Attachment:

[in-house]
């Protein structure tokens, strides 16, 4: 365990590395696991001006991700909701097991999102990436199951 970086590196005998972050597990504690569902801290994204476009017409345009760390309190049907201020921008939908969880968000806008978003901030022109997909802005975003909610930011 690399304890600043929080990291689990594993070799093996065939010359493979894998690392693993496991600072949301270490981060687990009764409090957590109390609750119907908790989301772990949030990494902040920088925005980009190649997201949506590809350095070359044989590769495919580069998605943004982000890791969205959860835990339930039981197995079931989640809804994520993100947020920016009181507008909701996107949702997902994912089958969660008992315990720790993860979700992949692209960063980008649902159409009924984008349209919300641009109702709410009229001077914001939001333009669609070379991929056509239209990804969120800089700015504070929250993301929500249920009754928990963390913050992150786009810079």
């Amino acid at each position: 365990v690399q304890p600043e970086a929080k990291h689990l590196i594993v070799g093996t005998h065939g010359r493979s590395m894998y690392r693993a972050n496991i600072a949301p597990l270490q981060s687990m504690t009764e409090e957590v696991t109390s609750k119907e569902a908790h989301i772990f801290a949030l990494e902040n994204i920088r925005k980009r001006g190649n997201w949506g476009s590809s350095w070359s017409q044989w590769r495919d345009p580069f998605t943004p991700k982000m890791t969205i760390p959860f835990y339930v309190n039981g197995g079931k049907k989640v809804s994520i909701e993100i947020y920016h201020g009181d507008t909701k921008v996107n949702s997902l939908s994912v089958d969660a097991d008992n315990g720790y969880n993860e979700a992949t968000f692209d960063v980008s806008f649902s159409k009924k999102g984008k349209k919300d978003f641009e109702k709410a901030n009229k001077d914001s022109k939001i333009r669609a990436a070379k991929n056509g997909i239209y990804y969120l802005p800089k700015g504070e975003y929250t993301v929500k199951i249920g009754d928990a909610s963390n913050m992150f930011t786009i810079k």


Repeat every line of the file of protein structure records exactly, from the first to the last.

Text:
[in-house]
């Protein structure tokens, strides 16, 4: 365990590395696991001006991700909701097991999102990436199951 970086590196005998972050597990504690569902801290994204476009017409345009760390309190049907201020921008939908969880968000806008978003901030022109997909802005975003909610930011 690399304890600043929080990291689990594993070799093996065939010359493979894998690392693993496991600072949301270490981060687990009764409090957590109390609750119907908790989301772990949030990494902040920088925005980009190649997201949506590809350095070359044989590769495919580069998605943004982000890791969205959860835990339930039981197995079931989640809804994520993100947020920016009181507008909701996107949702997902994912089958969660008992315990720790993860979700992949692209960063980008649902159409009924984008349209919300641009109702709410009229001077914001939001333009669609070379991929056509239209990804969120800089700015504070929250993301929500249920009754928990963390913050992150786009810079």
């Amino acid at each position: 365990v690399q304890p600043e970086a929080k990291h689990l590196i594993v070799g093996t005998h065939g010359r493979s590395m894998y690392r693993a972050n496991i600072a949301p597990l270490q981060s687990m504690t009764e409090e957590v696991t109390s609750k119907e569902a908790h989301i772990f801290a949030l990494e902040n994204i920088r925005k980009r001006g190649n997201w949506g476009s590809s350095w070359s017409q044989w590769r495919d345009p580069f998605t943004p991700k982000m890791t969205i760390p959860f835990y339930v309190n039981g197995g079931k049907k989640v809804s994520i909701e993100i947020y920016h201020g009181d507008t909701k921008v996107n949702s997902l939908s994912v089958d969660a097991d008992n315990g720790y969880n993860e979700a992949t968000f692209d960063v980008s806008f649902s159409k009924k999102g984008k349209k919300d978003f641009e109702k709410a901030n009229k001077d914001s022109k939001i333009r669609a990436a070379k991929n056509g997909i239209y990804y969120l802005p800089k700015g504070e975003y929250t993301v929500k199951i249920g009754d928990a909610s963390n913050m992150f930011t786009i810079k």